In addition to the general concerns about beginning college—roommates, classes, missing home—there is the pressing issue of what to wear. Making a positive first impression with clothing can be quite crucial.
For first-years, orientation weekend and the beginning of the fall semester are full of many new experiences, seemingly countless new people, and beautiful yet confusing new scenery. The last of that trifecta means plenty of miles walked on and around campus, and even more if you’re the type to get lost easily. That being said, wearing comfortable shoes in these first few weeks is possibly the most crucial shoe decision you’ll ever make.
Sneakers are always a safe option and anything from super sporty Nikes to patterned Keds are acceptable. Flip flops and sandals are fine for shorter distances, but may leave the wearer with extremely dirty and tired feet by the end of a long day.
Most importantly, the female population of first-years should not even think for one second that wearing heels or even wedges would be a worthwhile decision. Instead, they’ll be left with toes in agonizing pain and leave others with the impression of being high maintenance.
Naturally, wearing rather provocative clothing to orientation activities could possibly lead to a nice young lady being deemed a slut. In her defense, her skirt may have ripped accidentally or she didn’t have time to look in a mirror before dashing out of her room. But a person seeing her for the first time wouldn’t realize this. While guys don’t have to worry about that too much, they should take care not to look too sloppy, which proves to be an issue for both sexes. It’s necessary to determine the fine line between sloppy and grungy. Nowadays, rips tend to be intentional and bagginess isn’t a giveaway for insecurities. As a general rule, if it’s wrinkled and smells, wash—don’t wear.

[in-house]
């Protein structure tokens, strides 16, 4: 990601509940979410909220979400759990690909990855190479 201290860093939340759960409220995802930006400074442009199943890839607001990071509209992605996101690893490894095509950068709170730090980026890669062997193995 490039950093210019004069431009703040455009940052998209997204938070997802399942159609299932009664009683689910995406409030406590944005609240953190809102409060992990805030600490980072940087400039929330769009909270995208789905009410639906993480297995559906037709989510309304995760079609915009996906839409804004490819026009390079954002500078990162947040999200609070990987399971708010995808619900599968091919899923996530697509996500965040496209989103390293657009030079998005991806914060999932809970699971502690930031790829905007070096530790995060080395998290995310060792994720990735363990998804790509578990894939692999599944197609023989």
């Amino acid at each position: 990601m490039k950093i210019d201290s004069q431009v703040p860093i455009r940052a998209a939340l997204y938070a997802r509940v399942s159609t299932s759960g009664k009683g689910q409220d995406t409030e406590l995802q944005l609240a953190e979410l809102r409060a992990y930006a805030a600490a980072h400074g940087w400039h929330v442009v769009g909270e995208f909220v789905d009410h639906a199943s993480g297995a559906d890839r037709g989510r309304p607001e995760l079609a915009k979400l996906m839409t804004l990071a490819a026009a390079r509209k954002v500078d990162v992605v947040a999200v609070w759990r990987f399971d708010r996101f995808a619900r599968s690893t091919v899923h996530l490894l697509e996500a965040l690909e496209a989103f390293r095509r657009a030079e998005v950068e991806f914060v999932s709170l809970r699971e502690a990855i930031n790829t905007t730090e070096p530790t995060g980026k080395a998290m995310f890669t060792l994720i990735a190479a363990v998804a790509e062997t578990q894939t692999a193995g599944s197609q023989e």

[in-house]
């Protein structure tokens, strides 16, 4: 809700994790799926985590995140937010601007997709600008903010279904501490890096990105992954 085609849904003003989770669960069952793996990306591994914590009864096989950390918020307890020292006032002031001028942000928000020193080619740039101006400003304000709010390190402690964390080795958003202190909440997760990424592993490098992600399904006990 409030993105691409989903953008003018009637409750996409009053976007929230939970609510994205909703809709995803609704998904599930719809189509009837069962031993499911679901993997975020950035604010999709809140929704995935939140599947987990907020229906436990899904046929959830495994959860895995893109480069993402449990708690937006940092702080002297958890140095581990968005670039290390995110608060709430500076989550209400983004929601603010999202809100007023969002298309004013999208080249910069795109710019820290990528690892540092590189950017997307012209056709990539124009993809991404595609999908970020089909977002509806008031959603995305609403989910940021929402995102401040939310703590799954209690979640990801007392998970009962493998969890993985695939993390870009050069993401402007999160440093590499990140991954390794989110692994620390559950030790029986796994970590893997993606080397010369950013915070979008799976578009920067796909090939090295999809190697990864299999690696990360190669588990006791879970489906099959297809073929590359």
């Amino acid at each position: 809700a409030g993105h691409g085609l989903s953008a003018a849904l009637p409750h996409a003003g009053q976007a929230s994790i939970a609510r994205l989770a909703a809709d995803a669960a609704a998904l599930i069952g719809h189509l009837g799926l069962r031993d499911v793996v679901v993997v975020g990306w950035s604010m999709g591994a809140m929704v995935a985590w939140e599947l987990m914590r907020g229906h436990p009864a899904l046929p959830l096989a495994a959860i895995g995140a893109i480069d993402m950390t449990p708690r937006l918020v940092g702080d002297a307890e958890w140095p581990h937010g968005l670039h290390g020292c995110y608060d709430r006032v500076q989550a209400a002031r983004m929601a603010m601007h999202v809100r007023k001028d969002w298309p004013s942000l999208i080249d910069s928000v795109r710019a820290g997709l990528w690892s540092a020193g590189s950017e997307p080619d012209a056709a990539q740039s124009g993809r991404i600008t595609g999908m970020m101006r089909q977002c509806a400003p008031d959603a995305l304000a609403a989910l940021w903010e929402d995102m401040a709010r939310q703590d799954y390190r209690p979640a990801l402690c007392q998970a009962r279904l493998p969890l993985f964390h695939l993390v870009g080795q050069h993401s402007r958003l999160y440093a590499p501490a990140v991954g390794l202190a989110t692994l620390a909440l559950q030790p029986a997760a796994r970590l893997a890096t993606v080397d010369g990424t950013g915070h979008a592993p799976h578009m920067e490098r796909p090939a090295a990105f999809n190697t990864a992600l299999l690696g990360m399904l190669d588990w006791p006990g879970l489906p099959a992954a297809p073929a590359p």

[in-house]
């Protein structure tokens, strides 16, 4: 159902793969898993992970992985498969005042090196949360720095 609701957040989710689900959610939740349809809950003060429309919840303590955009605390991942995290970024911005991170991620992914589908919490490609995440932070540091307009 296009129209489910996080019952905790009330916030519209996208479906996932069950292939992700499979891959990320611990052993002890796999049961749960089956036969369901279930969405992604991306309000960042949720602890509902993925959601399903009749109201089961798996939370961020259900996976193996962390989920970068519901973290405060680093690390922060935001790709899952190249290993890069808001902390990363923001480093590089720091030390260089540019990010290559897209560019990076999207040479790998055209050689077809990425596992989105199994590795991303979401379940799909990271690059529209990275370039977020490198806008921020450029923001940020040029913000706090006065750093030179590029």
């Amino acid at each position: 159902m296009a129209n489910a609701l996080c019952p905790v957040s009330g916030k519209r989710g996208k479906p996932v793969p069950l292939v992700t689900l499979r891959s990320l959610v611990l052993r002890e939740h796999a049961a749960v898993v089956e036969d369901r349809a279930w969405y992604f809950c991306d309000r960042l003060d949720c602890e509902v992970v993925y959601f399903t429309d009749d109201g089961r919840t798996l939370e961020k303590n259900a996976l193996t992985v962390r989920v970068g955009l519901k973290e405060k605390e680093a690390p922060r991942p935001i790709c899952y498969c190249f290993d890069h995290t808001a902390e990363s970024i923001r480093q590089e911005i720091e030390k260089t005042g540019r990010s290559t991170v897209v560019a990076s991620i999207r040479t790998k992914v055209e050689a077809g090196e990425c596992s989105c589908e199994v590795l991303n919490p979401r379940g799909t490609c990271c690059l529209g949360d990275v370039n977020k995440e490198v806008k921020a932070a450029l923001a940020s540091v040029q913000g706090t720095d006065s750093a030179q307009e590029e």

T-shirts are some of the best conversation starters out there. These cotton staples can break the ice and unify people with their prints. For example, a shirt that states, “It’s going to be legen—wait for it—dary” will draw other How I Met Your Mother fans to the wearer and a conversation over favorite episodes will quickly ensue.
Sports-affiliated clothing can offer a similar result, leading to discussions of recent games and favorite players, but it could also exhibit a darker side if someone is a serious Yankees/Red Sox/Phillies hater. Besides uniting people with similar interests, clothing can be a great way to remember names (Hannah wore a Harry Potter shirt). Better yet, imagine you meet someone named Steve, and you probably will, but for whatever reason you can’t commit that to memory. But Steve was wearing a shirt that says “Cuba.” Kindly ask if you can call him Cuba and now you’ve got yourself an inside joke and a name you can remember.
The objective isn’t to dress to impress, rather it’s just to make a good first impression (because strolling across Hartman Green in a business suit every day of orientation would be bizarre).
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